Originally Posted by Scotth3886
My other broker with whom I work with is getting a system for his young adult son. This is the same guy that I worked with in the audio store 40 - 50 years ago and he's the one who was able to find and get all the foreign pressings that I liked so well back then.
He's looking for a modestly price integrated amp with decent phono stage if possible. Thought of the Parasound Hint 6, Rotel 1592 or even Outlaw 2160.
He'll be using Magnepan LRS so a pretty strong amp is need although he claims not to listen very loudly. I like to see a doubling of power from 8 ohm to 4 ohm although not all manufactures will rate at 4 ohms
Beside the Rotel and Parasound, what else should I suggest he look at.
True, I should know this, but I'm just fried from all these 16 - 18 hours days lately. I guess the light at the end of the tunnel is that I could stop at the end of January and take the rest of the year off. I'm not going to do that because you get stale, but I don't like a big tax bill.
What am I missing here in 2 channel modestly priced integrateds?
Here are the things you need to consider -
You're suggested amp run from about $850 up to $3000. That's quite a range.
You need to look at this as finding an amp that serves a specific purpose. But he must first determine what purposes he needs served.
The Parasound has DAC and Full Bass Management with 160w/ch.
The Rotel has DAC and 200w/ch.
The Outlaw has DAC, Bass Management, limited Streaming, and 120w/ch.
Very different amps, very different features. So, what does your friend actually want and need? Does he need a Digital to Analog Converter? Does he need a Phono Input, and if so, MM, MC, or Both (MM=moving magnets the most common, MC=Moving Coil)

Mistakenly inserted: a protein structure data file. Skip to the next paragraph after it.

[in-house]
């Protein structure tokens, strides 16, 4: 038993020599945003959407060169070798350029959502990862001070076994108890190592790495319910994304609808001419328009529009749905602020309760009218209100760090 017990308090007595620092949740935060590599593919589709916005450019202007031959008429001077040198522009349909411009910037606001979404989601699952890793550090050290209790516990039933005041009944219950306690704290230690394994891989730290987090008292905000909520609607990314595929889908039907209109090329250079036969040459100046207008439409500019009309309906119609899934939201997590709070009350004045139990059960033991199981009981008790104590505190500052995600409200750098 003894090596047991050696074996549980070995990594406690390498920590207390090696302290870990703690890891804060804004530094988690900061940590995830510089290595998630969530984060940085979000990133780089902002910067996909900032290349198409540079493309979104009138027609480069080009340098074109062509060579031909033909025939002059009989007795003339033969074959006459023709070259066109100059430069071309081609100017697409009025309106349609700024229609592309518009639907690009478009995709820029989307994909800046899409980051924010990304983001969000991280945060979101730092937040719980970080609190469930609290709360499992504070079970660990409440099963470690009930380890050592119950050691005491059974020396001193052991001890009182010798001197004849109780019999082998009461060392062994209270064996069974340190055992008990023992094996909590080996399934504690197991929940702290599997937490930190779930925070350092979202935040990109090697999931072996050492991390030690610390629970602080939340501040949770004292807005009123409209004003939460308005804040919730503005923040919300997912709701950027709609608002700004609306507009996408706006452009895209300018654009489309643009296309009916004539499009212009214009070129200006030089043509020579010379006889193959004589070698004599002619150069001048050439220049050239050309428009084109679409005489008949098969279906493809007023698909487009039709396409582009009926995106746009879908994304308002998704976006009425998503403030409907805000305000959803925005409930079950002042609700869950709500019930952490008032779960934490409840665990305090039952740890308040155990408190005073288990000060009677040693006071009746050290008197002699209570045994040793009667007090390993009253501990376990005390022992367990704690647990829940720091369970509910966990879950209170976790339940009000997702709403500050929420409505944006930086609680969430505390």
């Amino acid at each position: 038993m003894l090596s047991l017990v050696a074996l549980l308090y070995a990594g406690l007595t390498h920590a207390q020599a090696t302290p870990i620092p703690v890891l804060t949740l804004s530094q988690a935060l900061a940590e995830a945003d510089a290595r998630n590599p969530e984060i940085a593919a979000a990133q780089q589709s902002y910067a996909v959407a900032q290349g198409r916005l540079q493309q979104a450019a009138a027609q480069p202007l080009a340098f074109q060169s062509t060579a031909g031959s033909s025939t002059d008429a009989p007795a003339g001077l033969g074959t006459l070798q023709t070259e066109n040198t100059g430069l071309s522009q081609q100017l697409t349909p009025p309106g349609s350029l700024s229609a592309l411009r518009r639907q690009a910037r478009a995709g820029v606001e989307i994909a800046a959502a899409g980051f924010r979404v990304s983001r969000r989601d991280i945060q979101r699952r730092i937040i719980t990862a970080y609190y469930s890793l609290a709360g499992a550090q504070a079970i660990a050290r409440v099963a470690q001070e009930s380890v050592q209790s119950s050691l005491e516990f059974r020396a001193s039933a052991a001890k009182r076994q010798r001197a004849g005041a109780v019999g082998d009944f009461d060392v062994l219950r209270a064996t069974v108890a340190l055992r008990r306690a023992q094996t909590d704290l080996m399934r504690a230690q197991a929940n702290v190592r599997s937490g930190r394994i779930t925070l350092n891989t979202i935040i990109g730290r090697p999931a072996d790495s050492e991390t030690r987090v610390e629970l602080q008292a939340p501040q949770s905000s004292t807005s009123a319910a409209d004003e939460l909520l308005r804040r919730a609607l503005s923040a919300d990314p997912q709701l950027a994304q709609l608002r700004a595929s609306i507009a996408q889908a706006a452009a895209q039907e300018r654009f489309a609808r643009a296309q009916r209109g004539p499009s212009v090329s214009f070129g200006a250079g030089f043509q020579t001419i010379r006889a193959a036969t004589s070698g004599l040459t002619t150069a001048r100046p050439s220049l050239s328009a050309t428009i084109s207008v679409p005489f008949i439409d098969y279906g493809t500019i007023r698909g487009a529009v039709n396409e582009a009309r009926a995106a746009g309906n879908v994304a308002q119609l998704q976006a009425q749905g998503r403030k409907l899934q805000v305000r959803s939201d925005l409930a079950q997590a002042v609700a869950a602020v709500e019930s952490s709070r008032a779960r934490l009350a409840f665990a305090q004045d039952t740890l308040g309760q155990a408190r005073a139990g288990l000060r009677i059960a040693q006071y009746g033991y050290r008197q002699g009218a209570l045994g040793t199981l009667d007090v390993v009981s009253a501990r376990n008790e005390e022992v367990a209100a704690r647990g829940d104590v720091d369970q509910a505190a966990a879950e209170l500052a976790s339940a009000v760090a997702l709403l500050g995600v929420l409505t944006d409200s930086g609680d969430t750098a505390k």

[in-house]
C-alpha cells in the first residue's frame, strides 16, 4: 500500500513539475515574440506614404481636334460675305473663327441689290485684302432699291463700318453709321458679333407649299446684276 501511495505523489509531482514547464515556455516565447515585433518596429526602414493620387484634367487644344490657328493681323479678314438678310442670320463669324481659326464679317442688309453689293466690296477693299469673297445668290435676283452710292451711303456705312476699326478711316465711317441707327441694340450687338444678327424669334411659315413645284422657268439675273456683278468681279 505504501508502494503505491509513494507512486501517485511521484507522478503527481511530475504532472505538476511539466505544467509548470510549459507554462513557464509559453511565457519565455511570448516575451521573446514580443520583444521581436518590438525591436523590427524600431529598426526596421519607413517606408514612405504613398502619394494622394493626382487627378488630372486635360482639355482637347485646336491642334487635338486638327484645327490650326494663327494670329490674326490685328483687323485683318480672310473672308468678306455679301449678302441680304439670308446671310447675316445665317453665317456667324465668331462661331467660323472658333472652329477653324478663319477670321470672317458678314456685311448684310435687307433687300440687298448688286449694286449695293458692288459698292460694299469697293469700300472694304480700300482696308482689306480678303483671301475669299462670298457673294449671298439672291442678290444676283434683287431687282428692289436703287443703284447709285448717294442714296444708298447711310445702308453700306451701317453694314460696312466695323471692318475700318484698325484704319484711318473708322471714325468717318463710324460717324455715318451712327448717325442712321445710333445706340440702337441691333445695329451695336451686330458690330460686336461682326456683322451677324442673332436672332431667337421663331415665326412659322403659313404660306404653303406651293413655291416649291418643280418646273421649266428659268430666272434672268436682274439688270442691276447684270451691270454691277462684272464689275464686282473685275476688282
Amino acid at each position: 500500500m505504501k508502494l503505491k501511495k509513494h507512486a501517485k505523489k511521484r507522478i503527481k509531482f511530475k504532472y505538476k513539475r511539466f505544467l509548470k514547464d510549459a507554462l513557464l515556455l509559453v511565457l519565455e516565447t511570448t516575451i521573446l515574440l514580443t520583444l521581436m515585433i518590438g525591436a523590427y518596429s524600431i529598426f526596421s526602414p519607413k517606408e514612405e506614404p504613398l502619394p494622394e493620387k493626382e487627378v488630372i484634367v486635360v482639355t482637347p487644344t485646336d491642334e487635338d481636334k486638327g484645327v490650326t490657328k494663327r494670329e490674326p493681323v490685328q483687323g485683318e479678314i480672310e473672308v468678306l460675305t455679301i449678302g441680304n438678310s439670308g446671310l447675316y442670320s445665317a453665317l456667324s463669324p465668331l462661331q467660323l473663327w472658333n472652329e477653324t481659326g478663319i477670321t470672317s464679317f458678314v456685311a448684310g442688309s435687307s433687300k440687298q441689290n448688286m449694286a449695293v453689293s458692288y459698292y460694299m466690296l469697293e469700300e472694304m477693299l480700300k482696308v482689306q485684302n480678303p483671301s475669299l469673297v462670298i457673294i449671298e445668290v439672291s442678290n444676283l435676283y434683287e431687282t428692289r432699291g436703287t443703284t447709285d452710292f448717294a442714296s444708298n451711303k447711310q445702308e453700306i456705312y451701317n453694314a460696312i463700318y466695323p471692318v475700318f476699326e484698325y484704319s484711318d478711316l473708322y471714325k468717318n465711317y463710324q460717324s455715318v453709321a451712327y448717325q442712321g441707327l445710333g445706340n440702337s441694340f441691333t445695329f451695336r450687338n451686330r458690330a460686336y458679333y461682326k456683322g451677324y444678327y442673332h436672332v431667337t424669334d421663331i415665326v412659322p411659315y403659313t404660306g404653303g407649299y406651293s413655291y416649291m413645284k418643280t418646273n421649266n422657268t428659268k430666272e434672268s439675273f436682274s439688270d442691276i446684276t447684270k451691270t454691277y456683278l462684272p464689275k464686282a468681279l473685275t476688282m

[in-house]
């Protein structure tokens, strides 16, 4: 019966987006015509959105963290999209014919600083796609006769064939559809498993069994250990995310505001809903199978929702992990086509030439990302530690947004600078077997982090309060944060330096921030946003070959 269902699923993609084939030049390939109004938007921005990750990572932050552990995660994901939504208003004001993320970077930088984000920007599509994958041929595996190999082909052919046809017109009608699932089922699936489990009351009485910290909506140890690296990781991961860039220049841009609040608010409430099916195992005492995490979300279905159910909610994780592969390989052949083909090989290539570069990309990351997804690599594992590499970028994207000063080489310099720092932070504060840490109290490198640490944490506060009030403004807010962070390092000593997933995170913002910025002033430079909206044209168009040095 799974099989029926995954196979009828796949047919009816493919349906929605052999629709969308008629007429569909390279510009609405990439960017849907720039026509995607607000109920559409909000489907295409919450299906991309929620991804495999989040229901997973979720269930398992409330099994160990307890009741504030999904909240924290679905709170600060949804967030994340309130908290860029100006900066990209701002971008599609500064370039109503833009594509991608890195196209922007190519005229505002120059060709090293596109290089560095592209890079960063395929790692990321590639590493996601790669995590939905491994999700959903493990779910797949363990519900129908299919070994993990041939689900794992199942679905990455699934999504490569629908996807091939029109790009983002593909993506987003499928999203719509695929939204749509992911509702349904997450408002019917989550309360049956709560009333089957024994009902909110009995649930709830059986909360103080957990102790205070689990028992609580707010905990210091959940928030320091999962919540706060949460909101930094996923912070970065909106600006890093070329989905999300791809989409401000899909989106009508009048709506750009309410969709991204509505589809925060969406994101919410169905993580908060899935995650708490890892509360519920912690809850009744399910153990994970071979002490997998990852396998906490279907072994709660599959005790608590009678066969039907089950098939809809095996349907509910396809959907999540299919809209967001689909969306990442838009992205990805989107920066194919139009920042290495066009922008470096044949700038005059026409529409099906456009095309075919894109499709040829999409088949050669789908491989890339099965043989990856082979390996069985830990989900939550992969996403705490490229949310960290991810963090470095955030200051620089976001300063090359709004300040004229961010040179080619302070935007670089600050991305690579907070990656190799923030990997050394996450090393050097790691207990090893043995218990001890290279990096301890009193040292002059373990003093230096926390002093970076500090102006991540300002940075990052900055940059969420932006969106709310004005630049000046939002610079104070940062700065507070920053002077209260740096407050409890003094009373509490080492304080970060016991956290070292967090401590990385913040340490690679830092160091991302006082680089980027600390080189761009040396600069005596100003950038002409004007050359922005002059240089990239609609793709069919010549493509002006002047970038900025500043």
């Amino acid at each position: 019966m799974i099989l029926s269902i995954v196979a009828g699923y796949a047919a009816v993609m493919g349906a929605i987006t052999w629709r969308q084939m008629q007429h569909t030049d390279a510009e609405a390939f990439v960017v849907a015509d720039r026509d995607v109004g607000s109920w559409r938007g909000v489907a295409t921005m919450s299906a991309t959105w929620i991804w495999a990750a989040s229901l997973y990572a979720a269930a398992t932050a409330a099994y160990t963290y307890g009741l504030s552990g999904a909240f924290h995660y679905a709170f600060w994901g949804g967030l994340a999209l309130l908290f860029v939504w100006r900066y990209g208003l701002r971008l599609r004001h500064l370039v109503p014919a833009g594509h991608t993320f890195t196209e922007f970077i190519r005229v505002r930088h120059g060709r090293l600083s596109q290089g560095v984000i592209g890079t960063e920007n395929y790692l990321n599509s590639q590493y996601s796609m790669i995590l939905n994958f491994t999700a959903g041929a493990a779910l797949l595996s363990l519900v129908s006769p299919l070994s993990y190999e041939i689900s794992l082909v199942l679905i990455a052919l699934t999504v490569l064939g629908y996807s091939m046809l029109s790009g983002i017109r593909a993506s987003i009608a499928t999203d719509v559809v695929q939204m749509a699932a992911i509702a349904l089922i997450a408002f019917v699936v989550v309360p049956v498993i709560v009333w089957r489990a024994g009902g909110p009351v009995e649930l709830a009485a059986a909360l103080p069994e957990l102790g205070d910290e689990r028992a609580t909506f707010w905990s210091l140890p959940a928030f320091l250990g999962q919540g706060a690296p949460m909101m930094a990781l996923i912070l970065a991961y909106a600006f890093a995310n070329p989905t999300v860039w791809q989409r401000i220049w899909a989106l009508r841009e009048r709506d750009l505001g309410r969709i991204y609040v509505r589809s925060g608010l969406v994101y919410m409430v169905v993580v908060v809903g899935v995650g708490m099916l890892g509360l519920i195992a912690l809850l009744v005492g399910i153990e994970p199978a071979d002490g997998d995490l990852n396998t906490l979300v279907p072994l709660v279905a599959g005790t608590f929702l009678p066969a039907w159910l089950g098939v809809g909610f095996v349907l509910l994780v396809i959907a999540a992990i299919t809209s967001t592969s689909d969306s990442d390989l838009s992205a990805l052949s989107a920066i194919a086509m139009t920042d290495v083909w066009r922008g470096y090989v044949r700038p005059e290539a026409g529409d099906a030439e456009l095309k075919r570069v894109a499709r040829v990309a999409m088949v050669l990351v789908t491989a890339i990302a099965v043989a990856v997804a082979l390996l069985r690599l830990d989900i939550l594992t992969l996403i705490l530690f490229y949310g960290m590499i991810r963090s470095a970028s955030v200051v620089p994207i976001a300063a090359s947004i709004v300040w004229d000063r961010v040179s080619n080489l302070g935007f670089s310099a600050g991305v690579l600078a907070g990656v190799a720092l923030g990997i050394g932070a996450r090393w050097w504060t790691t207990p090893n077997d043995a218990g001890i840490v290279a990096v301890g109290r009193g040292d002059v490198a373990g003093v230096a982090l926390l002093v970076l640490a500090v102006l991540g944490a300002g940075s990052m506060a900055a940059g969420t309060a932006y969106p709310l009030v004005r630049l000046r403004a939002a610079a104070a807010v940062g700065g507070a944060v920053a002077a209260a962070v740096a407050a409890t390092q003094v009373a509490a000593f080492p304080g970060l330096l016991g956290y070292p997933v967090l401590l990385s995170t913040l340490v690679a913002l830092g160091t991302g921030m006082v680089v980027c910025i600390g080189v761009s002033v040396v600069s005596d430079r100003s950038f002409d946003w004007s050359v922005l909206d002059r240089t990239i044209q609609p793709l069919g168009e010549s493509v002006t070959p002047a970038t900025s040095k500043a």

? Does he want or need Network Streaming which would give him access to a near infinite library of music?
The Magnepan speakers are something of a consideration - Magnepan LRS -
More than Raw Amp Power, you more importantly need a Strong Power Supply backing up the Amps. One measure of a Strong Power Supply is the ability to deliver approaching double the power to 4 ohms (relative to 8 ohm power). What this really indicates is the ability to deliver Current. Though not the only measure.
So, let's go back to this -
First consider Features. What features do you want or need?
Then Budget, what are you willing to spend to get those features?
Then Power, but not so much Amp Power, as any 100w/ch amp would get the job done, but rather Power Supply Power and Current delivery capability. This last aspect is a bit technical and difficult to determine with certainty. The 4 ohm Rated Power relative to the 8 ohm Rated Power is one indicators, but you can also check the specs on the Power Supply. It is not uncommon for Stereo Amps to have double the Power Supply Wattage relative to the Rated Wattage of the Amps. For example, a 200w Amp (100w/ch) might have a 300w Power Supply implying that it has considerable reserve.
Personally, I would start with a list of required features. Today, Network Streaming is pretty highly valued, though typically it requires a monthly subscription fee (~$10/mo, Spotify, etc...)
it does give you truly a near infinite library of music at near CD quality. There are actual CD quality Streaming Services that are a bit more (~$20/mo, Tidal, etc...).
Though there are other uses, the typical use for a DAC (digital to analog converter) is to connect the TV to the Stereo for Movie watching.
Obviously if you are into vinyl, you will probably want an Amp with a Phono Equalization Stage built in.
What about more minor things like Tone Controls? Personally I want Tone Controls, though I rarely use them.
Sub-Out, Bass Management, Pre-Amp Out , and so on?
Once you have a list of requirements, you have then narrowed down the list of amp very considerably. Then from that smaller list, you can work out Budget and Power.
Just a few thoughts.